Apollo 15 astronauts train at Cinder Lakes

Apollo 15 astronauts train at Cinder Lake. (USGS photo)

Lunar Station Photo Exhibit

Banners, lunar videos, kids programs—make a papier mache moon. July 2018-2019. Flagstaff City-Coconino County Public Library Main. 300 W. Aspen Avenue. www.flagstaffpubliclibrary.org

Moon Art Exhibit

See how space exploration is shaping the minds and expanding the imagination of our youth with moon art by local elementary and secondary school students. Brandy’s Restaurant, 1500 E. Cedar Avenue.

Moon Globe Ornaments

Hold the moon in the palm of your hand with glasswork by Flagstaff artist George Averbeck at Arizona Handmade Gallery, 12 N. San Francisco Street, Suite 100. 779-37900. azhandmade.com


Speaking of (tele)scoping things out, all year long, experience special telescope viewing opportunities at these Flagstaff observatories and observation sites.

FUSD Walker Observatory at DeMiguel Elementary School

Built by educator and avid amateur astronomer Kenneth Walker, the Walker Observatory at DeMiguel Elementary School hosts star parties all year long. Catch a view of the moon and the cosmos through its 14-inch Newtonian reflector or through its many portable telescopes and solar filters. www.fusd.org/page/806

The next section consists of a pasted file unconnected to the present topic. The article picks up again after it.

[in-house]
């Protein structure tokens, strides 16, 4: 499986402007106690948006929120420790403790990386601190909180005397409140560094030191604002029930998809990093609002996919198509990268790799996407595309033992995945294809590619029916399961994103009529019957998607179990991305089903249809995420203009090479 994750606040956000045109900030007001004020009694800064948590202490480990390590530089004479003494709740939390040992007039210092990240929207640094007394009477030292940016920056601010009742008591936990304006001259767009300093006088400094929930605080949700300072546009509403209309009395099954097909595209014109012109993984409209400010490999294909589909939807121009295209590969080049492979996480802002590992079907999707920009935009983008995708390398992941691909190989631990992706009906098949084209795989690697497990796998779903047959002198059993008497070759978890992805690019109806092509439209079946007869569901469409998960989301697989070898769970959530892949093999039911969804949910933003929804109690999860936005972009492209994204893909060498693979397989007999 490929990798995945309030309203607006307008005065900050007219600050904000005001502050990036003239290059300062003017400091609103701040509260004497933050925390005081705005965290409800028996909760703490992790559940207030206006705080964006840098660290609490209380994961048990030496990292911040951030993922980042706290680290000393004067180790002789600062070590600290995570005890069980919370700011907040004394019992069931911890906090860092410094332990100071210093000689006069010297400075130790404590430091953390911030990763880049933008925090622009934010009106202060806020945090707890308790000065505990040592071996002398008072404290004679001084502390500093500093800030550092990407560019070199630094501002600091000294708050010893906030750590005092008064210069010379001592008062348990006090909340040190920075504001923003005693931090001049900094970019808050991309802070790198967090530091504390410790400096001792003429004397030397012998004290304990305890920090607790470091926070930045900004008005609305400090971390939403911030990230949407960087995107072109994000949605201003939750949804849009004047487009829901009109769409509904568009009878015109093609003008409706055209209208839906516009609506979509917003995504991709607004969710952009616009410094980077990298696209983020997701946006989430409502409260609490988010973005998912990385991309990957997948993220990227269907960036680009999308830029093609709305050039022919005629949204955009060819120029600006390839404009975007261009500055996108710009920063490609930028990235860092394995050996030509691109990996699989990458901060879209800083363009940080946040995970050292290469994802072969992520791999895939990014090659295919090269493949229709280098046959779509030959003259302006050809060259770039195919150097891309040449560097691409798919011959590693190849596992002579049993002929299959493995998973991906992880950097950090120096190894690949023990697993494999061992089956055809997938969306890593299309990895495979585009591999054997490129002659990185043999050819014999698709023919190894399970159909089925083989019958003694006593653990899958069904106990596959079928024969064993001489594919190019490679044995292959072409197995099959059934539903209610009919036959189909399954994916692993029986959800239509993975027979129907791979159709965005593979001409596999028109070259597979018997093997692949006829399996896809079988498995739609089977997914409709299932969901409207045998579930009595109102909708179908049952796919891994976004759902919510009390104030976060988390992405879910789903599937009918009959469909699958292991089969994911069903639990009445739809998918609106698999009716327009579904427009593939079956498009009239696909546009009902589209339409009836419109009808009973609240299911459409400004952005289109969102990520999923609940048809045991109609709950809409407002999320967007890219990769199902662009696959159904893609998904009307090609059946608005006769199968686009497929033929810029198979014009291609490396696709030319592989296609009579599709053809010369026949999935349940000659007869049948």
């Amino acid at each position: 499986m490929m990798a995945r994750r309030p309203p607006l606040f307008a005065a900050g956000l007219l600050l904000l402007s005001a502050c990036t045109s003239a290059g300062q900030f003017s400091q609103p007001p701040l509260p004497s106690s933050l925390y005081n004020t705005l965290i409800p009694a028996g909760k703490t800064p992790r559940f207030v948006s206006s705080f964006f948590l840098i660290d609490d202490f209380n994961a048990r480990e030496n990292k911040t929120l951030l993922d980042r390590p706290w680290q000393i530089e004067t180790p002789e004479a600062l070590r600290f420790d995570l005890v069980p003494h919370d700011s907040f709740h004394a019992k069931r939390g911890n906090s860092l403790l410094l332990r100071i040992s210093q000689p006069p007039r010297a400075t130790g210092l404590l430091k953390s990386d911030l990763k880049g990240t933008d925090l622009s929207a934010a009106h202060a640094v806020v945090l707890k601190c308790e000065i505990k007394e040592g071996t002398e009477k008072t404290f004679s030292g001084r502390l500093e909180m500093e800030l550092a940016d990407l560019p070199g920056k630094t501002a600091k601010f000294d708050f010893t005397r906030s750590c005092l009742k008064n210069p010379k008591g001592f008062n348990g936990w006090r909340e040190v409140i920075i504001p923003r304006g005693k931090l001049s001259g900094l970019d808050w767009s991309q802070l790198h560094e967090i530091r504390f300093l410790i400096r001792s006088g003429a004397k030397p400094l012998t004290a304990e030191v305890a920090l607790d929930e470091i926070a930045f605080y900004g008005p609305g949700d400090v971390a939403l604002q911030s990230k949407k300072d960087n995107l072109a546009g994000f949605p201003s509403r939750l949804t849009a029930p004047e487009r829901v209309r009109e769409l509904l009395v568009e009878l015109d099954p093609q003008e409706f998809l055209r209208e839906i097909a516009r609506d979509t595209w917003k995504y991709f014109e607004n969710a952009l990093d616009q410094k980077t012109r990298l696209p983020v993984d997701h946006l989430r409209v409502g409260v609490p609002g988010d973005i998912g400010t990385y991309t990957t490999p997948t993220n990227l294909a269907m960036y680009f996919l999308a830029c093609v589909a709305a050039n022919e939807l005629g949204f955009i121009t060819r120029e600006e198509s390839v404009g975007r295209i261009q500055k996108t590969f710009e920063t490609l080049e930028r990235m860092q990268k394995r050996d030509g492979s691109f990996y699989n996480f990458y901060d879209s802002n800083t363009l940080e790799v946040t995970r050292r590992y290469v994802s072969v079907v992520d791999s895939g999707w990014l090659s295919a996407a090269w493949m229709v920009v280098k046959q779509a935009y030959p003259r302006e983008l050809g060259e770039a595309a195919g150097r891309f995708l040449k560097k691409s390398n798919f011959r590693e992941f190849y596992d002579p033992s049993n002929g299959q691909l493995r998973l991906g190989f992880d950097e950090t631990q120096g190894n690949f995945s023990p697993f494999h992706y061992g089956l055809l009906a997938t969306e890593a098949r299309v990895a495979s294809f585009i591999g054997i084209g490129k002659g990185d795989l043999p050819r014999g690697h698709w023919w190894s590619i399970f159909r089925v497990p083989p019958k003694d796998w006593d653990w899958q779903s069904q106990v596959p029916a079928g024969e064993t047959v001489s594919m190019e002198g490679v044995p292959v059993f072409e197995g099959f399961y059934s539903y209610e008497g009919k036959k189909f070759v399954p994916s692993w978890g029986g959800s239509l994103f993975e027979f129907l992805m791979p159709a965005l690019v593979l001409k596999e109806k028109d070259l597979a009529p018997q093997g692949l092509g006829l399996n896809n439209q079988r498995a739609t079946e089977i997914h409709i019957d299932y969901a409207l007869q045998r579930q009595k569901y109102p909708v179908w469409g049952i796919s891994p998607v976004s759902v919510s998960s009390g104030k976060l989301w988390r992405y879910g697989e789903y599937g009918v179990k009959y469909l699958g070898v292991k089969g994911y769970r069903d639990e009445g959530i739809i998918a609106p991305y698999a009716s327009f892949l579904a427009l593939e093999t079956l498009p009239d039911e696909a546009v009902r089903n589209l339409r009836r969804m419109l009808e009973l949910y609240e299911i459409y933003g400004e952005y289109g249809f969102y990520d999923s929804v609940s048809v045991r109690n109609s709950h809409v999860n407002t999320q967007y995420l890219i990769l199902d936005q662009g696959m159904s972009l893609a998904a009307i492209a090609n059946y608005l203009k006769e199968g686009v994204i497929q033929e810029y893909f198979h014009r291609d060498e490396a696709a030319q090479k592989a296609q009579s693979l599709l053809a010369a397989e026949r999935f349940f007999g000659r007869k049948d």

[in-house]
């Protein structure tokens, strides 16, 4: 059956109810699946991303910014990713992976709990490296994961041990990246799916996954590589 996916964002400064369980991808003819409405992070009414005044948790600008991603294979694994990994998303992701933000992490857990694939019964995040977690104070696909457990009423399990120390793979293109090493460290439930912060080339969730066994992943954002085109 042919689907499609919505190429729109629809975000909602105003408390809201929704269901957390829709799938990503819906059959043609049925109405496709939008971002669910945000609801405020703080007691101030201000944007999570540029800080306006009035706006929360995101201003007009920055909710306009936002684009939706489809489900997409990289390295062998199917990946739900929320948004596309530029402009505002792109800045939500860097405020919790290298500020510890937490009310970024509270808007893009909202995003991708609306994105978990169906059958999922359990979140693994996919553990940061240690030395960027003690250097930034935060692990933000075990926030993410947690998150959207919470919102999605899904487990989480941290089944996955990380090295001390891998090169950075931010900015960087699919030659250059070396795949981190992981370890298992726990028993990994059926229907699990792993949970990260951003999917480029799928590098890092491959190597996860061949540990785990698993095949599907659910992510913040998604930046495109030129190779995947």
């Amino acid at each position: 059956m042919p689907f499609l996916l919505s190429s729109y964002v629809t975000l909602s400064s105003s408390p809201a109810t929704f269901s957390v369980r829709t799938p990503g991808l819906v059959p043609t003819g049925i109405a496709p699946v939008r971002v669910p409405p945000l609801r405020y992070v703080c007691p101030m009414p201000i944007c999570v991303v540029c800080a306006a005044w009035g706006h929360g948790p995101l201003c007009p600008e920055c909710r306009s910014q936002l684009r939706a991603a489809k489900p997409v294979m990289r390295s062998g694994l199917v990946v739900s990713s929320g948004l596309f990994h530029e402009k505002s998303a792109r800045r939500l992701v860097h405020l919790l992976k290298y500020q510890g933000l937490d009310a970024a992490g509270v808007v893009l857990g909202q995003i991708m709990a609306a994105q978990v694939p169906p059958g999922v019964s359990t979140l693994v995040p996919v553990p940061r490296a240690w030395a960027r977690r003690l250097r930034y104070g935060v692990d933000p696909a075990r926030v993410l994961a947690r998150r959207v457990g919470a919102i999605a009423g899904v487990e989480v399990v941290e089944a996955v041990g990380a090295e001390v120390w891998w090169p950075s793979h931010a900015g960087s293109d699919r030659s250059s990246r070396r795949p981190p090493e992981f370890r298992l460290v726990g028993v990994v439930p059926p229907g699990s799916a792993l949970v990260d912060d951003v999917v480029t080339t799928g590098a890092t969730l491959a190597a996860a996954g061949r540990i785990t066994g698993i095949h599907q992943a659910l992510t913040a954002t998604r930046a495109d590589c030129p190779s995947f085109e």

Lowell Observatory

Established in 1894 by astronomer Percival Lowell and designated a National Historic Landmark in 1965, Lowell Observatory is among the oldest observatories in the United States. From the moon to Pluto, some of the most important facts of our solar system were discovered here. www.lowell.edu

NAU Campus Observatory

While public nights are open to all, the Barry Lutz Telescope at the Atmospheric Research Observatory is available to NAU students and faculty. More information on Facebook at NAU Observatory or visit www.physics.nau.edu

Sunset Crater

Experience solar viewings, star parties and meteor showers at this cinder cone located in one of only three volcanic sites in northern Arizona. www.nps.gov/sucr


Lowell Observatory has teamed up with Flagstaff’s most creative brewers over at Dark Sky Brewing to host a fundraiser throughout the yearlong lunar landing anniversary celebration. Each month, the brewery will pick a brew and donate 10 percent of proceeds from its sales to support Lowell Observatory’s mission of pursuing the study of astronomy and maintaining quality public education and outreach programs to bring the results of astronomical research to the general public. Visit Dark Sky at 117 N. Beaver Street or give them a call at 235-4525 for more information.